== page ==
Background: Patients with congenital osseous anomalies of the spine are known to have a high prevalence of abnormalities in the renal system and of the spinal cord. Today, the screening tools of choice to detect these abnormalities include ultrasonography of the kidneys and collecting system and magnetic resonance imaging of the spine. A single screening tool that can identify both renal and intraspinal anomalies would be ideal. Methods: Imaging studies of all patients with a congenital osseous anomaly of the spine seen at our institution during a ten-year period were retrospectively reviewed. Only patients who had had both a sonogram of the renal system and a magnetic resonance imaging study of the entire spine were included in the investigation. All studies were reviewed blindly by a pediatric radiologist for this study. Results: One hundred and fifty-three patients met the criteria for inclusion in the study. Forty-one patients (27%) had a total of forty-seven renal abnormalities noted on both the sonogram and the magnetic resonance imaging scan. In no instance was a renal anomaly seen on one study and not on the other. Conclusions: When properly performed, screening magnetic resonance imaging scans of the spine can show renal abnormalities, thus obviating the need for a separate screening renal ultrasound study. Level of Evidence: Diagnostic Level IV. See Instructions to Authors for a complete description of levels of evidence.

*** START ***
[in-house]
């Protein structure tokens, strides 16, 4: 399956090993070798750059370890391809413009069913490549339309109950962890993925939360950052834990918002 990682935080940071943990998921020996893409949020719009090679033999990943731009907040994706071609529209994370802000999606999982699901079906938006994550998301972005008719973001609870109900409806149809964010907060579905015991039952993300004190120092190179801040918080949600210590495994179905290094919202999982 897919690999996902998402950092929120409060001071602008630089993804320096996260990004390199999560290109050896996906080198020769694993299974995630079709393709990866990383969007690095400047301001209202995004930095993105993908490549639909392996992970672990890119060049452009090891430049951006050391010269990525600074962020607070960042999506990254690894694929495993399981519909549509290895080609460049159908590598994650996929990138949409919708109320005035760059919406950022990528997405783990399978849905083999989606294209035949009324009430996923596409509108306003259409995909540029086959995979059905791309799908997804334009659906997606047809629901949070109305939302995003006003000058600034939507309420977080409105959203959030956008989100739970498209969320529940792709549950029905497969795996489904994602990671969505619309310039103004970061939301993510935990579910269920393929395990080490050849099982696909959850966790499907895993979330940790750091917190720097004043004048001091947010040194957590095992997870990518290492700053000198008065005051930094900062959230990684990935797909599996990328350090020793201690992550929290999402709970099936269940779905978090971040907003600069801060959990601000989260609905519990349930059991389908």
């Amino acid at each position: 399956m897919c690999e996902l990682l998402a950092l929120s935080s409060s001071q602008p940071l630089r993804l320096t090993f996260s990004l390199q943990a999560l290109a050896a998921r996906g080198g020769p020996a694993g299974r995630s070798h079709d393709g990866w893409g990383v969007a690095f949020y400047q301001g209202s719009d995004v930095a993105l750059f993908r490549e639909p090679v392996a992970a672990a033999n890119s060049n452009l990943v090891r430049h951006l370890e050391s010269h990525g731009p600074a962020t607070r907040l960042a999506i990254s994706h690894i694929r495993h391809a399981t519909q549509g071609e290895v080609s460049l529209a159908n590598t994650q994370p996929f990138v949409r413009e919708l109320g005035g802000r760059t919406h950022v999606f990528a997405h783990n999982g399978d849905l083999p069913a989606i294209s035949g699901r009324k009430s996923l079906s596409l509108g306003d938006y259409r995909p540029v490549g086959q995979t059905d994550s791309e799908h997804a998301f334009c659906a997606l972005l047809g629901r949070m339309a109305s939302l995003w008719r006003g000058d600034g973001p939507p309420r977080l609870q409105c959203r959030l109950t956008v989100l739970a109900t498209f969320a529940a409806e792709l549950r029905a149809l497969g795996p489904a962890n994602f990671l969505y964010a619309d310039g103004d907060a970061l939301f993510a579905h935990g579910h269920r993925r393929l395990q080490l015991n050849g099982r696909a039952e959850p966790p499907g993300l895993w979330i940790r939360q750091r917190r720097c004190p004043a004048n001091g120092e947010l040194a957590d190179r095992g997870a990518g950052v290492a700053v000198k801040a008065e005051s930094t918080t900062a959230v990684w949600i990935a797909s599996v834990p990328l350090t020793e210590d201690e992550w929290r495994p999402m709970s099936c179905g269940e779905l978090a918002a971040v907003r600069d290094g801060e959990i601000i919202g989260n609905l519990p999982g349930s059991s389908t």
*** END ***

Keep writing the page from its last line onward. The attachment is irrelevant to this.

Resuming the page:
ASJC Scopus subject areas
- Orthopedics and Sports Medicine